In some of the land I hunted, there were plenty of standing trees, with very little brush that a deer could bed in in.

   I solved this problem by partially cutting a live tree down two thirds of the way through, with one side that’s still connected to the tree, I’ll pull it over, with the bark that’s left on one side, which is still feeding the tree, which means every year the tree will bush out, creating an excellent hiding place for deer.

  Deer like all animals, humans included, are opportunists and take the easier route going from their bedding area out to feed.

  Follow the deer trails to see where the deer jumps the fence and continued on that trail away from the property.

  Where it crossed the fence may has some deer hair on the top wire, making them easy to locate.

   If you own the land or have permission, this is an easy way to direct the way the deer is heading, allowing the deer to get over the fence very easily.

  What I do on this type of fence crossing is to pull the top two wires, using wire, to pull the fence down, allowing the deer to cross easily.

  Once you’ve lowered the top wires, I generally use the trees and brush I’d cut to open up the trail and block it, causing the deer to follow the trail I made, directing them in the direction of my deer houses and stands.

   Then I redirected to the trail to one of my numerous Raks mineral sights, directing the deer in the direction of my mineral licks.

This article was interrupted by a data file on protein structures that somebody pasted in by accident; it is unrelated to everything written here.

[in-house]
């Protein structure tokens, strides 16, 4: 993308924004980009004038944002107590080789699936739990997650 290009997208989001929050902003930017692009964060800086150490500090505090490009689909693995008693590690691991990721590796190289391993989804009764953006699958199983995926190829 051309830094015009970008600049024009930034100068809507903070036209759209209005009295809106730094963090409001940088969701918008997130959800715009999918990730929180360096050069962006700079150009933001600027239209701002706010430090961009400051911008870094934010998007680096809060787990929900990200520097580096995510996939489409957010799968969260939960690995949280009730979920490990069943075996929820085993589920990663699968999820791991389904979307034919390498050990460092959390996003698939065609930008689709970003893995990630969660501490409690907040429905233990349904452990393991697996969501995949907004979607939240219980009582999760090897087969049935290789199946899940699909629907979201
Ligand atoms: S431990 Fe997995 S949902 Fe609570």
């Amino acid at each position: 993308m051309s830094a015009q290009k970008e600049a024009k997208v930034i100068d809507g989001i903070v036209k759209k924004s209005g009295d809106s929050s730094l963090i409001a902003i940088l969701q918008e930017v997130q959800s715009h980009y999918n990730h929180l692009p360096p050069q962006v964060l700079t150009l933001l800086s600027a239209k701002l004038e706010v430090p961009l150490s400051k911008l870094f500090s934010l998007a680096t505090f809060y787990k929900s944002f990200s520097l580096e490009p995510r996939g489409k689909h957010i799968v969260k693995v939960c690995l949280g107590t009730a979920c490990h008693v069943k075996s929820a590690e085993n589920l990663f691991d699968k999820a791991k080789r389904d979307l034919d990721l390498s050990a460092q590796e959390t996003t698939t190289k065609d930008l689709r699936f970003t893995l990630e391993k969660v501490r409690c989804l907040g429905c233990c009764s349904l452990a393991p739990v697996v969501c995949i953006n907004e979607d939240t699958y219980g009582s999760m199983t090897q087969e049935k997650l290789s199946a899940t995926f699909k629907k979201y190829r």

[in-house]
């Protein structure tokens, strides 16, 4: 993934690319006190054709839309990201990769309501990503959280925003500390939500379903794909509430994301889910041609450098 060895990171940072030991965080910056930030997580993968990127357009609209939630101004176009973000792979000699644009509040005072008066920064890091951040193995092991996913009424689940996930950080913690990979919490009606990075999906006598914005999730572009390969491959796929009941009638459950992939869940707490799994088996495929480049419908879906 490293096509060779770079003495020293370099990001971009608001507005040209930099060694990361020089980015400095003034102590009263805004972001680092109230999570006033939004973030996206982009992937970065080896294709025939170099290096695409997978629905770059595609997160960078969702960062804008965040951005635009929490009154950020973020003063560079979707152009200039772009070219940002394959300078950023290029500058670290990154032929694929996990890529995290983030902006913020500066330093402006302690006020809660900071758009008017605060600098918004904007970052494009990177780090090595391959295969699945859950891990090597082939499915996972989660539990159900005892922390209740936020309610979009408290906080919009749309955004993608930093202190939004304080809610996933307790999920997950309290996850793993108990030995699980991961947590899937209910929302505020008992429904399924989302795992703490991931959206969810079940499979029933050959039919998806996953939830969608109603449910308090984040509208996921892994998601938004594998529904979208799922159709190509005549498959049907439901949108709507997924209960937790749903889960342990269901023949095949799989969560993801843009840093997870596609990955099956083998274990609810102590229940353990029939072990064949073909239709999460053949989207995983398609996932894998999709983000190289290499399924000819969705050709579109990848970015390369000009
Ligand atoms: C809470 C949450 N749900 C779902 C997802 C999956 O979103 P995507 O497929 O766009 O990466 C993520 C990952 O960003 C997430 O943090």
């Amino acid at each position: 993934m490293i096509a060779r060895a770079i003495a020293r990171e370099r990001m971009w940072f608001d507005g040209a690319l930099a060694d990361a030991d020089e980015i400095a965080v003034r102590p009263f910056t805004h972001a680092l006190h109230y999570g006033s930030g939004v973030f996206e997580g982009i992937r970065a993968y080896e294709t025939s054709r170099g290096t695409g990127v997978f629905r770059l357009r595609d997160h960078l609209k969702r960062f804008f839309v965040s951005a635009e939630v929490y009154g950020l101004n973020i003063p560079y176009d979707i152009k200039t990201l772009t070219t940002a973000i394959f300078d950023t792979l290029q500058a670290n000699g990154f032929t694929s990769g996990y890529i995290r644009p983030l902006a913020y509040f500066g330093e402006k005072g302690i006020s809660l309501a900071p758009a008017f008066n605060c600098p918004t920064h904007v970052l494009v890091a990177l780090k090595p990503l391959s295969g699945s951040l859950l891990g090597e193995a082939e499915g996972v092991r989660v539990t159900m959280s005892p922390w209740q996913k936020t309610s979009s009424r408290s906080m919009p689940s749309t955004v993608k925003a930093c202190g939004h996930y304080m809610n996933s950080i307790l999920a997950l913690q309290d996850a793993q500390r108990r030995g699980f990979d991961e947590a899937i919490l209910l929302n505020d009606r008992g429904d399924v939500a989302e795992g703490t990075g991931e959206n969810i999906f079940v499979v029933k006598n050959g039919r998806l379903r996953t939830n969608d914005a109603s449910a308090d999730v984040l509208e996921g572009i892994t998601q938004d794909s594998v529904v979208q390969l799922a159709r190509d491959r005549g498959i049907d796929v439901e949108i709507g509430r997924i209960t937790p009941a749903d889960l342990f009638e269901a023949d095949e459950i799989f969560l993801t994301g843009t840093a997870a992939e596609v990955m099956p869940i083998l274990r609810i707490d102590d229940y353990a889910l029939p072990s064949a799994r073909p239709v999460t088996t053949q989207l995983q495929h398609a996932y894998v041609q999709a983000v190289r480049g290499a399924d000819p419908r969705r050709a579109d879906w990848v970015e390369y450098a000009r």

You’ll want to have game cameras on these locations, allowing you to see what type of deer are visiting them.

  In some areas I hunted, there was so much brush and volunteer trees, it was tough to get through it, and if I had a tough time, how’s a heavily antlered buck going to make it through, and this is when I grab my branch cutters and chain saw to open things up as well as blocking the trail where I don’t want the deer to travel.

  When trees are close together, no sunlight gets down to the ground, this is when you need to remove trees to provide the seeds forbs and plants on the ground with sunlight, allowing new forbs and other plants to grow.

  Much of the items I mentioned above, not only deer, they act as a magnet, drawing all species of wildlife, which includes, turkey, upland game birds, rabbits as well as others.

  The things I mentioned in this week’s column are just a few of things you can do to create, attract and hold deer on your land.


  Gary Howey, originally from Watertown, S.D., now residing in Hartington, Neb., is a former tournament angler, fishing & hunting guide and an award- winning writer, producer, photographer and broadcaster and in 2017, was inducted into the “National Freshwater Fishing Hall of Fame.”

  Howey developed and was the Producer-Host for 23 years of his award winning gary Howey’s Outdoorsmen Adventures television series and the Host of the award-winning Outdoor Adventures radio program carried on Classic Hits 106.3, ESPN Sports Radio 1570 in Southeastern South Dakota, KWYR Country 93 AM and Magic 93 FM in Central South Dakota, As well as on KCHE 92.1 FM in Northwest Iowa.  If you’re looking for more outdoor information, check out www.GaryHowey’ , and, with more information on these Facebook pages, Gary Howey, Gary E Howey, Outdoor Adventure Radio.